Debug .NET NX Journals

Table of Contents

Background

Journals1 are a popular means of automating and customizing processes in NX. No compiling and no additional licenses are required for execution. But there are also several disadvantages. One that is mentioned sometimes, is that debugging is not possible. However, this is not true. With a small detour, C # and VB.NET journals can be debugged with Visual Studio or WinDbg. This effort can be worthwhile for larger journals or persistent bugs.

Approach

The way NX .NET runs journals is critical to solving the problem. The journal to be executed is first copied into a temporary directory under a generic name. This copy is compiled at runtime and then deleted. Now NX loads the resulting .NET assembly like a regular NX Open program. After executing the program, NX deletes the temporary directory and its contents. During the execution of the program, almost everything necessary for debugging is available in the temporary directory with the assembly and the associated symbol file (pdb file). Only the source code referred to in the symbol file is no longer available at runtime.
Assuming that the original journal from NX is copied unchanged into the temporary directory, the source code can be restored from the original file. The name of the source code file must match the name of the assembly. Additionally, the copy may only be made when the program is already being processed. Now the source code file can be opened in Visual Studio or another debugger and the debugger can be connected to the NX process.
A quick test shows that this approach works if the original journal has line breaks in Unix format (LF). With line breaks in Windows format (CR LF), copying and renaming the journal is not sufficient. In this case, the MD5 hash that is stored for the source code in the assembly does not match that of the copied file. Adjusting the line breaks in the copied file is necessary.

Implementation

Some steps necessary for debugging can be done by the journal itself. These are summarized here in a small method that can be called immediately after the start of the journal.

/// <summary>
/// Prepare debugging of uncompiled journals.
/// </summary>
public static void InitJournalDebug()
{
    string journalPath = Session.GetSession().ExecutingJournal;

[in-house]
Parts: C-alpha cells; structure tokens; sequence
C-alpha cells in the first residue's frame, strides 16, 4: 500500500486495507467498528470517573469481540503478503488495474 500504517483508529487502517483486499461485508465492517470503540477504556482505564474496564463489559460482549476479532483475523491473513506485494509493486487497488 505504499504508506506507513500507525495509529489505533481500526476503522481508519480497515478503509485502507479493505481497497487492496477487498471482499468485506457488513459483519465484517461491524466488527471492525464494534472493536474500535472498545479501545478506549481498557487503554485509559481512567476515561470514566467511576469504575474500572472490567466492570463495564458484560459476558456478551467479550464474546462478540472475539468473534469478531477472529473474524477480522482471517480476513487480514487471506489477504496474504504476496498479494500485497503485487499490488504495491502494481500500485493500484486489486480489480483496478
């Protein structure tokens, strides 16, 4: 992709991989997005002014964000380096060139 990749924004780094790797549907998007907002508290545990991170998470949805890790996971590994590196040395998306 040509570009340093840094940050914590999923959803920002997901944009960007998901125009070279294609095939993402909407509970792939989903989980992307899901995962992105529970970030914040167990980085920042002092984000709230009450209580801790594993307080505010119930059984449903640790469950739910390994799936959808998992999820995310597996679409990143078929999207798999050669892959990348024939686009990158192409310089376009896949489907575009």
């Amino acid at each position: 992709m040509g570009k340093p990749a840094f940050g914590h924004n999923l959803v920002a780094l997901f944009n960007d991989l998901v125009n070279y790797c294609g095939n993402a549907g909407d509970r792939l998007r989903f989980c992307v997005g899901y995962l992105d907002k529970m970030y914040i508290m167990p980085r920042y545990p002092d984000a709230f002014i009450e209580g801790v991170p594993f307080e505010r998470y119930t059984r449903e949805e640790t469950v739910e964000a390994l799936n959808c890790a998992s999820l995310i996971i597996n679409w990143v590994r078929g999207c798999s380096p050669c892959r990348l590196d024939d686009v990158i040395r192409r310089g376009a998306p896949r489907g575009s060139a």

string extension = Path.GetExtension(journalPath);
    Uri uri = new Uri(Assembly.GetExecutingAssembly().GetName().CodeBase);
    string tmpSourcePath = Path.ChangeExtension(uri.LocalPath, extension);
    using (StreamWriter sw = File.CreateText(tmpSourcePath))
    {
        sw.NewLine = "\n";
        foreach (string line in File.ReadLines(journalPath))
        {
            sw.WriteLine(line);
        }
    }
    UI.GetUI().NXMessageBox.Show("Source File", NXMessageBox.DialogType.Information, string.Format("Source file for debugging:\n{0}", tmpSourcePath));
}

The method copies the original journal provides it with the correct line breaks and renames it. Then the program execution is stopped using a dialog. The source code file displayed in the dialog can be opened by the user in Visual Studio and provided with breakpoints as required. Finally, the debugger must be attached to the NX process (ugraf.exe), and the program continued by confirming the dialog.

A minimal journal could look like this:

using NXOpen;
using System;
using System.IO;
using System.Reflection;

public class Journal
{
    /// <summary>
    /// Journal entry point.
    /// </summary>
    /// <param name="args"></param>
    /// <returns></returns>
    public static int Main(string[] args)
    {
        int retValue = 0;
        try
        {
            InitJournalDebug();//Only for debugging, remove in production

            //Do something.
            double result = Foobar(Math.PI, Math.E);
        }
        catch (NXOpen.NXException e)
        {
            UI.GetUI().NXMessageBox.Show("Message", NXMessageBox.DialogType.Error, e.Message);
        }
        return retValue;
    }

    /// <summary>
    /// Prepare debugging of uncompiled journals.
    /// </summary>
    public static void InitJournalDebug()
    {
        string journalPath = Session.GetSession().ExecutingJournal;
        string extension = Path.GetExtension(journalPath);
        Uri uri = new Uri(Assembly.GetExecutingAssembly().GetName().CodeBase);
        string tmpSourcePath = Path.ChangeExtension(uri.LocalPath, extension);
        using (StreamWriter sw = File.CreateText(tmpSourcePath))
        {
            sw.NewLine = "\n";
            foreach (string line in File.ReadLines(journalPath))
            {
                sw.WriteLine(line);
            }
        }
        UI.GetUI().NXMessageBox.Show("Source File", NXMessageBox.DialogType.Information, string.Format("Source file for debugging:\n{0}", tmpSourcePath));
    }

    /// <summary>
    /// Do something.
    /// </summary>
    /// <param name="foo"></param>
    /// <param name="bar"></param>
    /// <returns></returns>
    public static double Foobar(double foo, double bar)
    {
        double res = foo * bar;
        return res;
    }

    /// <summary>
    /// Unload option.
    /// Without effect for uncompiled journals
    /// </summary>
    /// <param name="arg"></param>
    /// <returns></returns>
    public static int GetUnloadOption(string arg)
    {
        return System.Convert.ToInt32(Session.LibraryUnloadOption.Immediately);
    }
}
NX Dialog showing the path to the source code.
Attach the debugger.

Conclusion

It is possible to use a debugger to analyze errors in uncompiled journals. It’s a little cumbersome, but it expands the possible uses of these journals since it enables advanced troubleshooting in more complex programs.


  1. The term journal is often used in a broader sense for NX Open programs in general. Here, however, it is used only for programs implemented in VB.NET or C # that are executed directly from source code. ↩︎